In terms of what can help fix this problem, there are a number of factors that pour into the struggles of first-generation students, so there can be a number of solutions. I think that it’s up to everyone involved to help fix the problem. Not just one side. The family may be the reason for less success, but so can the curriculums at the high school the first-generation student may have attended. Or, it could also be the overall skill set/morale of the student involved. At the end of the day though, many face adversity, obviously some more than others, so the issue heavily relies on that one first-generation student to maintain the ability to be determined and persevere. It will also take for them to realize or acknowledge the importance of a college education in today’s society. With trivial lives, some of the people in this group may face, according to studies that already have the problem-solving skills to navigate, self-esteem can be a big deal. Personal qualities play a huge role in the consistency of their educational careers. It’s not just about getting to college, it’s also about what can be done to continue and graduate. Naturally, we all know that you can’t change a family someone is born in but what the government and school boards across districts can do to help us better prepare their students for college. Not just kids from privileged or wealthier areas. There should be a standard of curriculum added into academics and heavily enforced so that it can help build the confidence of underprivileged people who aspire to get to college and benefit them in terms of preparation. Confidence is a key aspect of getting into college, but also getting all the way to graduation. Schools can make an effort to start up more integrated and common college preparations for students. This can also be made to where parents may be involved so that they may see the opportunities that going to college can bring to not only that specific student but the entire family if need be. Communal support is one thing first-generation students could definitely use, the creation of preparatory programs can not only help with family dynamics but peer dynamics too. When students are surrounded by peers that are also striving for bigger and better, that influence can start a trend to increase determination.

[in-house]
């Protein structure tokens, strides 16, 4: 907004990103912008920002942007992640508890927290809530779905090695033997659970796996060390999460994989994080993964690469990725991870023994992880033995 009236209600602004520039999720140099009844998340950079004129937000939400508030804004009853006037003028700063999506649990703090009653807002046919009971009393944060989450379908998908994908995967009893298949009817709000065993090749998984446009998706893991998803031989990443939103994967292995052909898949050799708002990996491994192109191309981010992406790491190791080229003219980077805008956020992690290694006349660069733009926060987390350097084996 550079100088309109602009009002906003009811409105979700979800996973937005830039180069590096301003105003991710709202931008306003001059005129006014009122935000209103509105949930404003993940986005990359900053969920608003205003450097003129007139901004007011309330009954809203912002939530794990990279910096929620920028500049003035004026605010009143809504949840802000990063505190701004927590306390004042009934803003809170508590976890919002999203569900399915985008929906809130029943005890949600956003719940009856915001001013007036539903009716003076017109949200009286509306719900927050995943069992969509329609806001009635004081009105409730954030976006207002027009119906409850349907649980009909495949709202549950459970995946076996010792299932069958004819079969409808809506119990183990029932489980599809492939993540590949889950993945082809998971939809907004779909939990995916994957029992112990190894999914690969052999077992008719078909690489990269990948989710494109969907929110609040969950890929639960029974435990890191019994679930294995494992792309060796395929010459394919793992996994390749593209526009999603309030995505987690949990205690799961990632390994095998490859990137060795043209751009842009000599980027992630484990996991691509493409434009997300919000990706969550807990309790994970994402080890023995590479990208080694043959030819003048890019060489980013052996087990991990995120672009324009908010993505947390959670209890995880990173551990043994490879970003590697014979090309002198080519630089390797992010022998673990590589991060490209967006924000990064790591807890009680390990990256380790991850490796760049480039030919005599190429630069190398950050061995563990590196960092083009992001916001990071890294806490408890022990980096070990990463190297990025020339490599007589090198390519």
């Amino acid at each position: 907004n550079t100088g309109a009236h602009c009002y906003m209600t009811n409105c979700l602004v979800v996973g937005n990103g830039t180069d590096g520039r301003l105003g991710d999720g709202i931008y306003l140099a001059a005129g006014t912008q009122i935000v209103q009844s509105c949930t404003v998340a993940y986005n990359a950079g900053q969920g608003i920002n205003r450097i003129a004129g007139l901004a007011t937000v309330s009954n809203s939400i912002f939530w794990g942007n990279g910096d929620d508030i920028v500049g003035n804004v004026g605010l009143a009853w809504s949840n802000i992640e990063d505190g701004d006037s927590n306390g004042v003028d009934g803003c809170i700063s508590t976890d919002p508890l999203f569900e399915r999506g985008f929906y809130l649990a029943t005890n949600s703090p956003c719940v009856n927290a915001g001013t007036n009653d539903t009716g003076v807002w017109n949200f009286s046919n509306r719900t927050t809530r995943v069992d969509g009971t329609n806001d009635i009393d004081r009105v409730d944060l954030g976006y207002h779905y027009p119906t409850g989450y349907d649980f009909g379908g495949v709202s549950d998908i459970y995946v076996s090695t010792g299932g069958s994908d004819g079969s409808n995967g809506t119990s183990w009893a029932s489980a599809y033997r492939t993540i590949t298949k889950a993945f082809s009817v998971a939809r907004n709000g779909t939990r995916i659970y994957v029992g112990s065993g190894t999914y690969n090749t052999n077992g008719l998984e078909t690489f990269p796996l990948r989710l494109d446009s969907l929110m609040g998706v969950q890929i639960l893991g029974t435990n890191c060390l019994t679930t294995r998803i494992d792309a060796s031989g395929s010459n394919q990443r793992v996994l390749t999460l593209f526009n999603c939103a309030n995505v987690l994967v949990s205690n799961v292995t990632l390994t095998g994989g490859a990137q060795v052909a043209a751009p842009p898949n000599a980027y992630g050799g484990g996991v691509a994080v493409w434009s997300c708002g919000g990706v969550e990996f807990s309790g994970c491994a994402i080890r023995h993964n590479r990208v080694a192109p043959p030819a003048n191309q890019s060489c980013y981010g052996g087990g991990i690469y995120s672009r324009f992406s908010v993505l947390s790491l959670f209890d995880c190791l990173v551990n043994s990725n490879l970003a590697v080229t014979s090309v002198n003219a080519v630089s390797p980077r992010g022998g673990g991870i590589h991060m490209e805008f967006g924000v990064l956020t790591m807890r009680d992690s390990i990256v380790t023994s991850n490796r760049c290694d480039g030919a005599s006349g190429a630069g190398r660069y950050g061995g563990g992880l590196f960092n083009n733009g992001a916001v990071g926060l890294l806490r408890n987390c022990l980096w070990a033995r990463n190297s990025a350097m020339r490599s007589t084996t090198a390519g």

Improvements in counseling should also be integrated into public schools and I think that schools could develop mentorship programs for students who want the help. Although I don’t have too much experience myself with bad counseling, I have encountered people who do deal with this. Some counselor figures at low-performing schools can tend to be less informed therefore deterring students and making it seem like their chances are low. Improvements in advice and counsel first-generation students receive can not only help with their confidence, but it can also help with their lack of information that they might be dealing with depending on that area they’re in. This is especially important because how else can these students access college-related information if they’re the first in their family to do it? Obviously background knowledge wouldn’t be their strong point in this topic. So it’s up to their guidance figures to help put them on that road. This can also help by providing the student with the support they may not have had before. By building the students knowledge and overall awareness of opportunity it can increase their chances in pursuing higher education but also becoming more optimistic.
Overall, I think that when it comes to the struggles of first-generation students it’s not only up to the community to help them overcome their obstacles, but themselves as well. Financial help and other things can be given but it’s up to that specific individual to gather the strength and confidence to genuinely take advantage of such. At the same time it is also important that communities give a helping hand and extend opportunities to those who come from a wide range of backgrounds. It definitely takes a village to battle these types of things.